Small Business Innovation Research: The first step to the next great idea

By Capt. Edward Lundquist, USN (Ret)

Bob Smith, director for the Department of the Navy’s Small Business Innovation Research (SBIR) program, finds it frustrating when he sees a hard-charging veteran who knows about some of the problems facing the fleet and the force and has a proposed solution — but doesn’t know about the SBIR program, or how it can turn ideas into capability.

SBIR topics, published three times a year at, list areas where 11 federal agencies – DoD among them — need help. Qualified small businesses can submit proposals to develop their ideas into technology these agencies can use.

“If you have an idea, it’s worth looking at the topics to determine if the Navy Department sees an opportunity for the SBIR community to solve their technical challenge,” Smith says.

Nick Karangelen is a former Navy submarine officer who now runs what he calls his “little innovation company,” Arlington, Va.-based Trident Systems. His company has been in business for 30 years and averages about 100 employees doing $30 million to $50 million a year in sales.

Karangelen says his company started as a services-oriented company doing simulation and modeling analysis and now focuses on system hardware development. Trident Systems has won a number of SBIR awards for NASA, DARPA, DHS, and the Air Force, Army, Navy, and U.S. Special Operations Command.

“We won our first SBIR in 1989 and never looked back,” Karangelen said. “We found that the SBIR program is by far the most important contract R&D source available to small companies in the DoD marketplace and has enabled many success stories.”

SBIR funding comes in three phases. The first phase is a basic concept white paper; Phase II can help develop the technology; and Phase III helps to transition the technology in existing systems and programs. Once a small business is selected for Phase II, they become eligible for the Navy’s SBIR STTR Transition Program (STP), which provides a structured program to help with commercialization, transition, and professional business assistance.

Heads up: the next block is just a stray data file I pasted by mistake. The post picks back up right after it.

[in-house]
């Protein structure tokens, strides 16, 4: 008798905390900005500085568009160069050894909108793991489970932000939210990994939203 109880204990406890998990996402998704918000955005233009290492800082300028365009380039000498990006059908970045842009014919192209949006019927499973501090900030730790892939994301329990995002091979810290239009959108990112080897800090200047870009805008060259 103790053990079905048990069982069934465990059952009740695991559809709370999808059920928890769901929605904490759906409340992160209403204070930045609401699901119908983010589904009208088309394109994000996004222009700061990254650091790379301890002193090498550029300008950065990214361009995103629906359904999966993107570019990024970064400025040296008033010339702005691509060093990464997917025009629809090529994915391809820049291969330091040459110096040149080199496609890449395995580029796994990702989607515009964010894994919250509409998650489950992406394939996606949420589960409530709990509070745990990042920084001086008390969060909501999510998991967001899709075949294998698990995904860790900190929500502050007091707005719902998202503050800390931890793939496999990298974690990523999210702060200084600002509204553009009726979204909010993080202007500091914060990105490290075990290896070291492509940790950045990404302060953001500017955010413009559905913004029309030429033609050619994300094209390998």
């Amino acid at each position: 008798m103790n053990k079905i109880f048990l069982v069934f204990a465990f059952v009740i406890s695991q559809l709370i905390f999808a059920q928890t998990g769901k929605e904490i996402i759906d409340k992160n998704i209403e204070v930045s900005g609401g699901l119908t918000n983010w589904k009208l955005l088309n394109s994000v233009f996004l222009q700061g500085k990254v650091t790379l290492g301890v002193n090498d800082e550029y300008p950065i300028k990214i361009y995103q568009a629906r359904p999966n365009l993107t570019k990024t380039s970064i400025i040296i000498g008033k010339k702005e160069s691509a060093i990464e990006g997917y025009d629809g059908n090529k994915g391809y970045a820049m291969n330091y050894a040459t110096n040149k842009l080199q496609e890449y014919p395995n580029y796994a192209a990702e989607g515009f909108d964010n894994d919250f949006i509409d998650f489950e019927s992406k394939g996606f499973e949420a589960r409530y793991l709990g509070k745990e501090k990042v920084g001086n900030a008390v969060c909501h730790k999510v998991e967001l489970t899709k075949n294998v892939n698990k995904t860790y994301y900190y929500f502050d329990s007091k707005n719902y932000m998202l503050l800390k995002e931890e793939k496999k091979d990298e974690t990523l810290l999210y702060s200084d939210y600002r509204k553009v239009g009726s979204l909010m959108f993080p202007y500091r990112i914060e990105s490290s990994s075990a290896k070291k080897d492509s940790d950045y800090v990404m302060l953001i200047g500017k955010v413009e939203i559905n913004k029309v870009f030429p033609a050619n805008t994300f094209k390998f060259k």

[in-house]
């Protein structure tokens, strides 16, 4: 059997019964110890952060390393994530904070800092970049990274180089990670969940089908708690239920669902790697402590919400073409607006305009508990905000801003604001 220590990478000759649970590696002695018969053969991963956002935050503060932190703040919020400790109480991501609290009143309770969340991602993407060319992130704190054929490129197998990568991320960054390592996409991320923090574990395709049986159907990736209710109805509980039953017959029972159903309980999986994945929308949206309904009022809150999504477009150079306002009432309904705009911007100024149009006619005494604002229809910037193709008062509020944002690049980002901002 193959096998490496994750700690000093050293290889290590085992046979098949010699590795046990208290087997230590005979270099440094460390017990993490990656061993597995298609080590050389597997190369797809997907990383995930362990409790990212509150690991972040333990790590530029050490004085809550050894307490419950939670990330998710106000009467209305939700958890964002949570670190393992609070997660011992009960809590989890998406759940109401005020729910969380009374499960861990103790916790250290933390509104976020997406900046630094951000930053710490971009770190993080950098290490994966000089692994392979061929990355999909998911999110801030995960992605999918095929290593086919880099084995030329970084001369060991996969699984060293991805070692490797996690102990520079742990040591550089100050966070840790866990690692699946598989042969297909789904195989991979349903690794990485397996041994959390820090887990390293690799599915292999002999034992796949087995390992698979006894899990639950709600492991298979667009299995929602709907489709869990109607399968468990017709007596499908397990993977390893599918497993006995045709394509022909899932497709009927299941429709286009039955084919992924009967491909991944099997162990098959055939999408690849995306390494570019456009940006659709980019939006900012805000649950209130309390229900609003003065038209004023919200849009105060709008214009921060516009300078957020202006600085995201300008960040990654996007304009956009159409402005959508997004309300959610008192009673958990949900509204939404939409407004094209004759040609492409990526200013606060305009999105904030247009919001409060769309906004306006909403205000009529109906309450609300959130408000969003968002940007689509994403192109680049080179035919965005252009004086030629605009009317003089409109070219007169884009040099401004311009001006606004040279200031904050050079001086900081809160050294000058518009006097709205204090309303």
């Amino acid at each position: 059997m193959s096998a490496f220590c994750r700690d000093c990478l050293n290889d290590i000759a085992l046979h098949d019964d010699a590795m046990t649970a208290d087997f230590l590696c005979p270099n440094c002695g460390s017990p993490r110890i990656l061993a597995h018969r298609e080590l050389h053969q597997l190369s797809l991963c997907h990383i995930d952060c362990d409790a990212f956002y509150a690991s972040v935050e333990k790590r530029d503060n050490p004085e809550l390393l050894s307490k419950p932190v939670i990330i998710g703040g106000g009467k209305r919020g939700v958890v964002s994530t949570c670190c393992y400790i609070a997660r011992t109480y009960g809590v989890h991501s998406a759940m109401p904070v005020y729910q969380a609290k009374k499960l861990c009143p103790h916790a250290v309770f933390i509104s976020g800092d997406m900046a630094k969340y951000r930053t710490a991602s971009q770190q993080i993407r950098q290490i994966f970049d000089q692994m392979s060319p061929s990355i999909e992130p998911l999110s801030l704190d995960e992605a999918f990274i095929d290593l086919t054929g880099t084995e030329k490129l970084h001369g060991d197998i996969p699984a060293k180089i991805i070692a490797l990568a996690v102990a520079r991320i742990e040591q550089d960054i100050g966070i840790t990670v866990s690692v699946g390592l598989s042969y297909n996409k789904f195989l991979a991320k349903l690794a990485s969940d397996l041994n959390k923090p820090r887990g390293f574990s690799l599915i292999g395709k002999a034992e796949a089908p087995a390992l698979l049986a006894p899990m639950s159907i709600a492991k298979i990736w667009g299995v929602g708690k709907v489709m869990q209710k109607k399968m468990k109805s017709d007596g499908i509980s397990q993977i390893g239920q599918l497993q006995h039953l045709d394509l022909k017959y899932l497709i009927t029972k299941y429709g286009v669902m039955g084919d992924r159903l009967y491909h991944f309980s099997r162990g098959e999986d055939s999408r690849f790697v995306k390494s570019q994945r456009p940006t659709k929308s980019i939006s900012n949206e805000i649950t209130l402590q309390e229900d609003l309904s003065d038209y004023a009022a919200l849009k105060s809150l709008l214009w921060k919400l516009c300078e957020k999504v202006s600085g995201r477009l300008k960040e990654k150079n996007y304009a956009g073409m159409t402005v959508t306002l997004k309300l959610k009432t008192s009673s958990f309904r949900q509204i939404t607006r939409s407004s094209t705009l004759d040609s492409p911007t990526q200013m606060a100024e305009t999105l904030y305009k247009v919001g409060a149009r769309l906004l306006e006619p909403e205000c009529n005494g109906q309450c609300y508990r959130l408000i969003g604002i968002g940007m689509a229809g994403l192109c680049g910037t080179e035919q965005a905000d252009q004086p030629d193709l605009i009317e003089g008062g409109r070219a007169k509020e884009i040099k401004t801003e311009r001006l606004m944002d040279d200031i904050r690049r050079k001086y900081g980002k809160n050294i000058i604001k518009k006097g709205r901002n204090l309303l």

Having your idea be incorporated into a program of record doesn’t happen overnight. The average amount of time for a Phase I to achieve Phase III transition is five to seven years. 

“It can take 10 years or more to become successful, but some of them truly are ‘overnight sensations’ years in the making,” Smith says. “It requires an investment of blood, sweat and tears.”

If a Phase I SBIR effort is approved for Phase II funding, there’s a concerted effort to help the small business be successful, with training and business counselors who can look for ways to apply technology solution to other challenges, Smith says.

But before an idea can be submitted, there has to be a company behind it: “You have to become a business first, before we can get to the research,” Smith says.

Potential applicants “first need to understand the business of running a business, otherwise they can waste a lot of time and their technical solution gets lost,” Smith said. “If you’re thinking about doing this, now’s the time to make yourself a small business and understand the SBIR program.”

“You have to recognize where your weaknesses are,” Karangelen says. “If you don’t know anything about accounting, you hire an accountant. If you’re starting an engineering company and you don’t know anything about engineering, you’re at a disadvantage unless you have some really good engineers with you.”

Smith says there are state and local agencies to help small business owners get started. There are classes about forming companies, how to work with the federal government, and writing proposals, and local veterans’ organizations have advisors and support networks for small veteran-owned businesses.

The annual Forum for SBIR/STTR Transition, held each year concurrently with the Navy League’s Sea Air Space expo, has dozens of small businesses displaying their technology and sharing their success stories. 

“Reach out to small businesses that have succeeded, and learn from them,” Smith says. “You have to do your homework.”

Smith says organizations like MOAA and NDIA are helpful for making connections, as well as service-specific organizations such as the Navy League and Marine Corps Association and warfare specialty-related organizations such as the Surface Navy Association or Naval Association of Naval Aviation and their counterparts across the other military services. 

“[If] you want to do business with the DoD, and you have no DoD background, you better go and get somebody—whether it’s a consultant or a partner or an employee—that does,” says Karangelen.

Another resource is Bunker Labs (, created by military veteran entrepreneurs to support other military veterans coming off of active duty. They offer educational programming, mentors, events, and local networks to start and grow businesses.

“There are a lot of people who want these small businesses to succeed, because we want their solutions,” Smith says. “We need their solutions.”   

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